It's time for our favorite books of 2017 roundup! From picture books with swagger to hard-hitting investigative journalism, from feminist dystopias (not what you think!) to Victorian mysteries, these are our picks for best homeschool reads of the year.
A teenager starts a feminist revolution, Humpty Dumpty adjusts to life post-Great Fall, the Bronte kids create a dangerous imaginary world, a RenFaire girl finds middle school challenging, and more great books to read this fall.
There has been a lot NOT to like this week. Can we please just all agree, for the sake of sanity, that Nazis are doubleplusungood?
around the web
Short but helpful: What do you do when you realize your favorite childhood book is actually racist? (Spoiler: You read it, and you talk about it.)
In difficult times, we turn to the real purpose of the internet: cute animal pictures
More reasons James Baldwin will always be cooler than I am (and I am totally OK with that)
If you’re loving the excitement the eclipse has generated in your homeschool, keep up with other big astronomy events all year with this handy calendar.
on the blog: Someone asked for an eclipse reading list, which made me realize there are a lot of great books about eclipses.
on instagram: It’s planning season!
one year ago: We should all know more about Nellie Bly
two years ago: Rebecca reviews Thames and Kosmos science kits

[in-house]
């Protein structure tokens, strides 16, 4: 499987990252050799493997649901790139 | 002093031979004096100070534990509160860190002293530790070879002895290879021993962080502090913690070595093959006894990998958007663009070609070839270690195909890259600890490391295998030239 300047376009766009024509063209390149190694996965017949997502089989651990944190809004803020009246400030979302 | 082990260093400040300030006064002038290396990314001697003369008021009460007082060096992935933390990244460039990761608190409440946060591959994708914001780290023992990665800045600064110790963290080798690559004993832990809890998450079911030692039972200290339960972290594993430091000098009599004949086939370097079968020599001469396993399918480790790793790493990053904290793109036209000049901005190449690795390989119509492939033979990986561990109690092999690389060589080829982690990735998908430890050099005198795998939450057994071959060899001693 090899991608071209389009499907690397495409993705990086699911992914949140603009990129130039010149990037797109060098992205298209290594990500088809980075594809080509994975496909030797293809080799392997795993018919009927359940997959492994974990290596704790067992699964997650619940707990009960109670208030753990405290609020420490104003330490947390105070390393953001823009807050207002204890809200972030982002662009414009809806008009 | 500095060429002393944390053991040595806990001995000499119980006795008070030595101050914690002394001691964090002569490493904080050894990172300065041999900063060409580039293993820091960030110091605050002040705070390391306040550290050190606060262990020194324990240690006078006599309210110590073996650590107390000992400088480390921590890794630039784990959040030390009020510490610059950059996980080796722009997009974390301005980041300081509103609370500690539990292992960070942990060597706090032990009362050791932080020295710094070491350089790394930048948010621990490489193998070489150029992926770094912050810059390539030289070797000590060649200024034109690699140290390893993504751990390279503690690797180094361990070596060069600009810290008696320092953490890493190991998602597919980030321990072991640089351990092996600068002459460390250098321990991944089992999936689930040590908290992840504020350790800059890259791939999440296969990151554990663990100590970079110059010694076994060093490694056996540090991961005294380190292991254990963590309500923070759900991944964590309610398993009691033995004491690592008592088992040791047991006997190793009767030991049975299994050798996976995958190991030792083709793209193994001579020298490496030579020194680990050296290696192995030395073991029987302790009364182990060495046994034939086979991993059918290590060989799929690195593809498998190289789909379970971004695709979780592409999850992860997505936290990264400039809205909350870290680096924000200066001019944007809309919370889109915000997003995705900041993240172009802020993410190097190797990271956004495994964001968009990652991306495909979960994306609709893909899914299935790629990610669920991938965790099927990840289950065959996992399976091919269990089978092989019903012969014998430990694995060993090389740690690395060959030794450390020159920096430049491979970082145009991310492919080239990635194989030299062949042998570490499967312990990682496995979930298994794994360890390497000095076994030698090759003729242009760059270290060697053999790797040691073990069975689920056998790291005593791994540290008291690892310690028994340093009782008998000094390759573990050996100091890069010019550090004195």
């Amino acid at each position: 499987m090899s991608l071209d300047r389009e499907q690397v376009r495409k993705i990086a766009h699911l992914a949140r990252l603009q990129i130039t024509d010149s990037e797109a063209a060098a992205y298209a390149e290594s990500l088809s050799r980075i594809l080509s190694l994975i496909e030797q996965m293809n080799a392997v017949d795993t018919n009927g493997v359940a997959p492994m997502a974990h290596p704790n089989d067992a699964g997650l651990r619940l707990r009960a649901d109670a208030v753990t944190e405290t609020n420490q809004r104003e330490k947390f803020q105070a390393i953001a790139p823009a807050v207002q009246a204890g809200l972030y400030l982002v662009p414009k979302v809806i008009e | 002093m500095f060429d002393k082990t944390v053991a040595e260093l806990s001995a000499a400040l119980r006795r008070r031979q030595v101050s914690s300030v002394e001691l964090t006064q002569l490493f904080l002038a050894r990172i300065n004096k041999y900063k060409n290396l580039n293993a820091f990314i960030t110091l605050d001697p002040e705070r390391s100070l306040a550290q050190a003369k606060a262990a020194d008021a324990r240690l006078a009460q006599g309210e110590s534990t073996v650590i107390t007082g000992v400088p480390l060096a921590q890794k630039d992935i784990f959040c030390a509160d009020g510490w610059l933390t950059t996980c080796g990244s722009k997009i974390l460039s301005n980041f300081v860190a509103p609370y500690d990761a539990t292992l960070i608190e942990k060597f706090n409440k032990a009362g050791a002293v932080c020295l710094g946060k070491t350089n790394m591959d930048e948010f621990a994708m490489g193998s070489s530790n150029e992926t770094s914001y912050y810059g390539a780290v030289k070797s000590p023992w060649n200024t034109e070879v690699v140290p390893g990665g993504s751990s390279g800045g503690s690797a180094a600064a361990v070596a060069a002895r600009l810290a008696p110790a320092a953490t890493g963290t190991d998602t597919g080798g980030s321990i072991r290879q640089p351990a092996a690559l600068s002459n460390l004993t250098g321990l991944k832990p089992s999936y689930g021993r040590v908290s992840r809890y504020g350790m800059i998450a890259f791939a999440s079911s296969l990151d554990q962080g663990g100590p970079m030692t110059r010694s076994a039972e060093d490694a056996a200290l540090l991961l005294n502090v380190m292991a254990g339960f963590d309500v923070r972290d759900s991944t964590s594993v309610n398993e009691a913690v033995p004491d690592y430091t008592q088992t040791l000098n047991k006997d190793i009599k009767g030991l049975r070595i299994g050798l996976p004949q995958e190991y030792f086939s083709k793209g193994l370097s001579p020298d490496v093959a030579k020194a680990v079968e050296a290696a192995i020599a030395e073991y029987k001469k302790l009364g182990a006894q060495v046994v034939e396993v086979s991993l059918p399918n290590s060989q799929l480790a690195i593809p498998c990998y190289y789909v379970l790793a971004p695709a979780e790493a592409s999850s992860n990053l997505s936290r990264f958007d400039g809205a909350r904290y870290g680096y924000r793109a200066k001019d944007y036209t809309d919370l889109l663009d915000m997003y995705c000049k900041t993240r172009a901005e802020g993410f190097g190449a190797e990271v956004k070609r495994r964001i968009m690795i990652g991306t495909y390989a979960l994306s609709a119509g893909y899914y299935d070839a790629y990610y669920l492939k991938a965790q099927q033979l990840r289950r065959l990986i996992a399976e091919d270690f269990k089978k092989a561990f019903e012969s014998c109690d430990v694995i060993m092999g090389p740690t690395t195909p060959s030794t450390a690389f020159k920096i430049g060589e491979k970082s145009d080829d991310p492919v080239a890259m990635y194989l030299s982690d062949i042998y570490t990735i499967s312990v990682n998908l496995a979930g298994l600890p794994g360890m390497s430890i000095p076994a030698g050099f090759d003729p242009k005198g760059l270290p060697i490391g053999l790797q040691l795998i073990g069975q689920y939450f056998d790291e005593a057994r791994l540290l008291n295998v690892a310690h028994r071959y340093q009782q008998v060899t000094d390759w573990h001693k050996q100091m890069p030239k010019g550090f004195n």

It’s another not-so-stellar week of Library Chicken over here as I obsess over planning and re-planning my outside classes, but I always manage to squeeze in a little reading time: No Time Like the Past (+1, actually managed to get this in, read it, and return it on time, which I think deserves a cake and/or parade); The Dire King (+0, advance copy, but it’s the new Jackaby book so I can’t wait to write about it!); The Jumbies (+1, thanks to Suzanne’s fall column for the recommendation); It’s Perfectly Normal (+0, off the shelf, just rereading before I read through it with my almost-10-year-old); Salad Samurai (+0, off my shelf, because I am looking for some lunchbox inspiration); Thorn (+1, I loved this fairy tale reimagining)
I finished my baby knitting projects and cast on for my first pair of socks. Because apparently I don’t have enough to do. Which is also apparently why I’m applying to graduate history programs. What is wrong with me? :)
I have been too busy, but as soon as I have a minute, I have the second season of Mr. Robot all queued up. I’m not sure if I really like this show or just find it interestingly weird, but I can’t wait to see what happens next.
AMY SHARONY is the founder and editor-in-chief of home | school | life magazine. She's a pretty nice person until someone starts pluralizing things with apostrophes, but then all bets are off.